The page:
If you've been around the web in the last few months, you probably heard about serverless applications, which pretty much run completely off the cloud, without any sort of manual server configuration, which also ends up bringing some great scalability options. Today we're going to set-up Adonis, a Node.js web application framework, to run as an API right off the Now.sh platform.

As all of this is mostly recent stuff, it's highly subject to change, but if you dare to adventure yourself on cool new tech and also learn the steps to port your application, keep scrolling and let's have some fun!

First of all, if you plan on deploying serverless, please consider doing it the right way, as lambdas or separate functions. Only follow this route if you really need all the framework goodness, since your application may have a slower boot time, consume more memory and possibly end up with higher costs down the line. You have been warned.

Setting up Adonis

First, let's get our Adonis set up. Install the CLI utility by running the following commnand:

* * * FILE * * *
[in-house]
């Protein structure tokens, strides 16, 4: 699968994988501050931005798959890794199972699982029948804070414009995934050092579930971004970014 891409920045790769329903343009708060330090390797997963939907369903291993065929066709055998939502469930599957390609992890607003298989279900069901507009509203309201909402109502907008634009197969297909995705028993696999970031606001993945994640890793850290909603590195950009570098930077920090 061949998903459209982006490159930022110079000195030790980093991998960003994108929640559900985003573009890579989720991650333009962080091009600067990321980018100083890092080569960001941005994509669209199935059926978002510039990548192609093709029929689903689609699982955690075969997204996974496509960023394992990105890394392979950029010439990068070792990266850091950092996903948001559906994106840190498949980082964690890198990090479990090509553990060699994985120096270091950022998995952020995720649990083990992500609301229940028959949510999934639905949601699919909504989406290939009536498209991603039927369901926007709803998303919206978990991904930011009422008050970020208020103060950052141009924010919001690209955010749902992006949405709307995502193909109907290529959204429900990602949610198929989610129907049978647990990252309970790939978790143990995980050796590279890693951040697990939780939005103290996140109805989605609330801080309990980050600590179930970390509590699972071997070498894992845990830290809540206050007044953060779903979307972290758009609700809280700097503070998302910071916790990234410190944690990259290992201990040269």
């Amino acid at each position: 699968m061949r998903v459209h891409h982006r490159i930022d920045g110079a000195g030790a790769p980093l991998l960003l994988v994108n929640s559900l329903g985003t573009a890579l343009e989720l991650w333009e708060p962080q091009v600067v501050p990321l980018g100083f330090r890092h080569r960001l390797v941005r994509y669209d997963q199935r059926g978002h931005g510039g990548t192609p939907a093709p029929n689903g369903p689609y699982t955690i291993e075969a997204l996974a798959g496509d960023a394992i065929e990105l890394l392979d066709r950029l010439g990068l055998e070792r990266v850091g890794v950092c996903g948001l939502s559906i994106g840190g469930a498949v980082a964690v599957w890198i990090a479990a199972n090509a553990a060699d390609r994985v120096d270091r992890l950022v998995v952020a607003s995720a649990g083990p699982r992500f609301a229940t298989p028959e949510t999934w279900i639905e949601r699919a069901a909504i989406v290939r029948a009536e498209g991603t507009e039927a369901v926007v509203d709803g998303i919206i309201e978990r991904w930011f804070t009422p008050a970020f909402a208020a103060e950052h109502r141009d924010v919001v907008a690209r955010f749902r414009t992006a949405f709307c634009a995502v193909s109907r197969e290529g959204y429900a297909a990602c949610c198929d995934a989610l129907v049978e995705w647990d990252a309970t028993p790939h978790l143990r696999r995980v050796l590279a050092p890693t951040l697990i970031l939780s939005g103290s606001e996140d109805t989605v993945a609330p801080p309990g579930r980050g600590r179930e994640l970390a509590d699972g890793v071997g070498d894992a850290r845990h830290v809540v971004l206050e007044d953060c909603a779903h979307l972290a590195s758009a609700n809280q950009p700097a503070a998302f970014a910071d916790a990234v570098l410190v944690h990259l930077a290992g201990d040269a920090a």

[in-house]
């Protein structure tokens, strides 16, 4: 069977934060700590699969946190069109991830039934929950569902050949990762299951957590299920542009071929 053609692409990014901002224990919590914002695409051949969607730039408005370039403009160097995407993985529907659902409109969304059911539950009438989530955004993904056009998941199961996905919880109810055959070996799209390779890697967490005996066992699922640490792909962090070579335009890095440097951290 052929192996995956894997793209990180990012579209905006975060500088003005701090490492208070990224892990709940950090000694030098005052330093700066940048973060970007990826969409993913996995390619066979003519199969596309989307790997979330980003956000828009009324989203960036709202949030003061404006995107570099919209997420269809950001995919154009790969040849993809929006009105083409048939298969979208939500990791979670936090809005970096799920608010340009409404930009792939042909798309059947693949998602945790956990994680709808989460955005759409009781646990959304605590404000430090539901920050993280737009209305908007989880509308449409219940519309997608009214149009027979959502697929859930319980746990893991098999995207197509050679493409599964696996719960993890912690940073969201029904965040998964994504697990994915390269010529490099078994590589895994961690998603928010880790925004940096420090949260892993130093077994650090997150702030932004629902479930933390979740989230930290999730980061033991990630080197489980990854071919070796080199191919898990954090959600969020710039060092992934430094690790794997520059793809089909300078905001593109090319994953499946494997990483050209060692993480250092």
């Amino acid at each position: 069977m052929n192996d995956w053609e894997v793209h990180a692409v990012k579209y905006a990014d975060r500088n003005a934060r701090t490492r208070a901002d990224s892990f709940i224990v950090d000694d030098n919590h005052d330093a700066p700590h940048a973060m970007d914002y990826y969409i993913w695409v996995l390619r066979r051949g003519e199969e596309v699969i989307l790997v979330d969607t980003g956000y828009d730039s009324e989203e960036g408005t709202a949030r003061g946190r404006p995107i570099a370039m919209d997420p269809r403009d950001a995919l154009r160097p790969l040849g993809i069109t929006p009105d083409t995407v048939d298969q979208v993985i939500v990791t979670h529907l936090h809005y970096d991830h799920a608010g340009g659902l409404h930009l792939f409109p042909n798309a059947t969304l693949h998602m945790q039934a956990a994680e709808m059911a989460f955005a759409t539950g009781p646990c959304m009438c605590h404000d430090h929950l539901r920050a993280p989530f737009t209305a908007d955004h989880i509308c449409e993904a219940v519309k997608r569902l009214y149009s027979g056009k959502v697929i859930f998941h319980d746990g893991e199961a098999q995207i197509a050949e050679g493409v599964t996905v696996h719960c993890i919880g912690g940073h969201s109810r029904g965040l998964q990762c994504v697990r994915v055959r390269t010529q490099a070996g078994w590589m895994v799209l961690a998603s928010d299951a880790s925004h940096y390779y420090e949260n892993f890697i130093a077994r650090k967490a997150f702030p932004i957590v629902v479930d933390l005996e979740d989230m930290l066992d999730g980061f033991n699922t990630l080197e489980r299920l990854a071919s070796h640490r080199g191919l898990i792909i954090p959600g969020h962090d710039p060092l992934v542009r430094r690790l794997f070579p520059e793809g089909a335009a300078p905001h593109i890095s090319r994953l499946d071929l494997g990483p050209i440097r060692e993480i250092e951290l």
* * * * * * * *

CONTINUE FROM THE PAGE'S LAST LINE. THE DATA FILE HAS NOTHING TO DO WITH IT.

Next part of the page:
npm i -g @adonisjs/cli

To keep things simple, we'll be only working with the API blueprint. Up to this point I haven't tested how complex it would be to setup a fullstack Adonis installation, but it shouldn't be that hard anyways. Just run the following command to create our project:

adonis new serverless-adonis --api-only

A very simple and minimal install will be created for you. You can check if everything is running fine by running adonis serve --dev

Customize whatever you want on the API, create your endpoints, etc.

Setting up Now.sh